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Understanding the pitfalls of unintentional greenwashing.

What is unintentional greenwashing?

In broad strokes, greenwashing is any misinformation used to depict an organization as more environmentally responsible than it is.

Whether it’s intentional or unintentional depends on motivation and awareness. While intentional greenwashing is when an ethically-compromised organization tries to enjoy the perks of being seen as a climate action advocate without doing the work, unintentional greenwashing is when an organization genuinely believes it is environmentally responsible, but they overvalue the effectiveness of their efforts.

Why is it so important to avoid corporate greenwashing?

Intentional or not, greenwashing has consequences. Apart from the detrimental environmental effects, misleading ‘green marketing’ can wreak havoc on companies and consumers alike. In many cases, organizations might experience financial and legal penalties, lawsuits, and advertising bans. That’s not to mention a dip in sales, and the loss of their customers’, investors’, and business partners’ trust – as well as increased media scrutiny.

If the fallout weren’t enough of a deterrent, new anti-greenwashing laws also hope to stem the prevalence of this harmful practice.

Policy changes as a deterrent

In Europe, the European Commission is in the process of passing:

  • The Substantiating Green Claims Initiative which requires organizations to substantiate their sustainability claims.
  • The Empowering Consumers for the Green Transition directive which hopes to enhance consumers’ rights & ability to actively make informed decisions as participants in the transition to a climate-neutral society.

These two follow the recent EU Strategy for Textiles that included transparency requirements.

While still under review, the United States Federal Trade Commission is finalizing updates to its ‘Green Guides’ for the Use of Environmental Marketing Claims.

So, with so much at stake, why is it still so prevalent?

The key challenges

Despite wide-reaching consequences, corporate greenwashing is still so common due to:

  1. A lack of policy regulations and communication standards for the textile sector.
  2. Unsubstantiated claims based on unrealistic targets that are set without an action plan, traceable supply chains, or accurate measurements. This incomplete data can lead to a lack of transparency, whether for lack of availability or by conscious omission. Read our article on Traceability and transparency to learn more.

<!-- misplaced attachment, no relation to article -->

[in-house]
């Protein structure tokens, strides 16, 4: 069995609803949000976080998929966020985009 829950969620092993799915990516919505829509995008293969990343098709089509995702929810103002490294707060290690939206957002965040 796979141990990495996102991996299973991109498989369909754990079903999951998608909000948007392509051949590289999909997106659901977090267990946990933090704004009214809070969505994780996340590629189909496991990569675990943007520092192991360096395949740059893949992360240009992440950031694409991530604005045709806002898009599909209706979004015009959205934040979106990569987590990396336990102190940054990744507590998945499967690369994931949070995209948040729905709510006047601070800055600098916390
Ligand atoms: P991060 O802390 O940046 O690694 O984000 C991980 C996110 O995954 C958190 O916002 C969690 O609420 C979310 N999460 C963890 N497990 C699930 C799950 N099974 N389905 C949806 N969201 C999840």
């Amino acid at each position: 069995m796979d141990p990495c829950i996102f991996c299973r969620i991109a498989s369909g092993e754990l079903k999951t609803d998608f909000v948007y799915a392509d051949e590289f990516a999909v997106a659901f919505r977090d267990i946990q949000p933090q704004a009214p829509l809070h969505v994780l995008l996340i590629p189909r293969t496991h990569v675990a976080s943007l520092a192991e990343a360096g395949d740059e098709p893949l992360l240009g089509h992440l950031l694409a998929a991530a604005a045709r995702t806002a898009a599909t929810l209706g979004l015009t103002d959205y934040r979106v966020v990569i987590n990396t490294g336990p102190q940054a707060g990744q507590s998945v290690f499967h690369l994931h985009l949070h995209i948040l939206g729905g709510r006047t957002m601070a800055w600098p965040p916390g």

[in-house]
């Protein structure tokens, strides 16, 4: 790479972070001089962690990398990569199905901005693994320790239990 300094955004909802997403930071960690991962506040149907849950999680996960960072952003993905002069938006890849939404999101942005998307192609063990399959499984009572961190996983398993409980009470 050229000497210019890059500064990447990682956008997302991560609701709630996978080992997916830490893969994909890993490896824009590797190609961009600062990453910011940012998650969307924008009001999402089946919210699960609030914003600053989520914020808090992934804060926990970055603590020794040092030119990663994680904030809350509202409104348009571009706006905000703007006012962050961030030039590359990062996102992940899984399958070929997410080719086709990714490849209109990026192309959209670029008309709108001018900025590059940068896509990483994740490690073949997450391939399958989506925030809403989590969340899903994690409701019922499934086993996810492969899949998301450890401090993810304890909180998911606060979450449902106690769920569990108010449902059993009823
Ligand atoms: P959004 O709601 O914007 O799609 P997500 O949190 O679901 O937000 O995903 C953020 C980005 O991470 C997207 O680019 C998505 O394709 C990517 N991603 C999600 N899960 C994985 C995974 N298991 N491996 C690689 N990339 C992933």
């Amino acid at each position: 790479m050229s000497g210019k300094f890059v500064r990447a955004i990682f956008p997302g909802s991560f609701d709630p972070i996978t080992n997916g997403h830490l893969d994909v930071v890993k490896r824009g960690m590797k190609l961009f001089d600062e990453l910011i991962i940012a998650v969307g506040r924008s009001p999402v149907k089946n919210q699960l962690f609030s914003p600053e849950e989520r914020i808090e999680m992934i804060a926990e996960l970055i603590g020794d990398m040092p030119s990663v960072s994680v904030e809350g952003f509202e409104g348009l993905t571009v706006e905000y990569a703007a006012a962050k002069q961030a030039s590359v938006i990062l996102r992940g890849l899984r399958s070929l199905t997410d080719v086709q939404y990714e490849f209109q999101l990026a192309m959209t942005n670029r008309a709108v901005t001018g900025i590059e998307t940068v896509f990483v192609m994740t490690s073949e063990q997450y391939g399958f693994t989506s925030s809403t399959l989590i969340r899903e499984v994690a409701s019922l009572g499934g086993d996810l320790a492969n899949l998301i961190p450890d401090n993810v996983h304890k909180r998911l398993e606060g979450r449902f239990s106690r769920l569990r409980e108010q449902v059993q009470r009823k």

3. A lack of marketable communication – short and catchy slogans are hard to come by when explaining complex processes and certifications.
  4. Consumer confusion. Faced with a confusing mix of standards and certifications, many consumers find it difficult to actively effect positive climate change as many claims are nearly impossible to decipher.

Solutions: How to avoid greenwashing

What companies can do:

  1. Work to ensure a universal understanding of all the standards and policies they claim to comply with. To take it a step further, companies can collaborate with industry initiatives, policy makers, public authorities, relevant stakeholders, and NGOs to define a common methodology.
  2. Do their homework. That means verifying unsubstantiated data, readjusting their targets so that they’re science based, and laying out an actionable plan. Once they’ve completed these steps internally, it’s up to them to corroborate their findings against third party’s verified data.
  3. Find audience-tailored ways to communicate their findings. Once verified, companies’ sustainability teams must work closely with their communication departments to communicate their compliance directly and effectively to consumers.
  4. Work closely with suppliers to ensure regulation compliance; to help them improve processes; and to be able to meet third-party certifications.

What customers can do:

  1. Read the labels, searching for clear, substantiated, and unambiguous information.
  2. Look for recognized, third-party certifications.
  3. Research companies’ commitments to supply chain compliance. There are many useful resources like the Good on You app or the Fashion Transparency Index which both use third-party data to review products.
  4. Buy local. Shorten the supply chain and support local vendors.

Transparency is a long-term commitment

At Recover™, we understand that avoiding these common greenwashing pitfalls requires a long-term commitment. We constantly strive to hold ourselves accountable by keeping up with policies and standards and initiating improved communication in the fashion sector. We also substantiate our data by performing an LCA of our products and by measuring our scope 1, 2, and 3 emissions annually. We also set measurable, actionable goals.

We turn our data over to the most respected third-party regulators, like the Global Recycled Standard (GRS), Higg FEM, and Higg FSLM for third-party verification via with annual audits.

We recognize that this is a collective effort, so we do our best to translate our verified data into bite-sized claims for a greater reach across platforms, including our web, social media, and on our partners’ products’ hangtags. To ensure the validity of our communications, we regularly review our claims and adjust when needed.

For more information, check out our Sustainability Report 2022.

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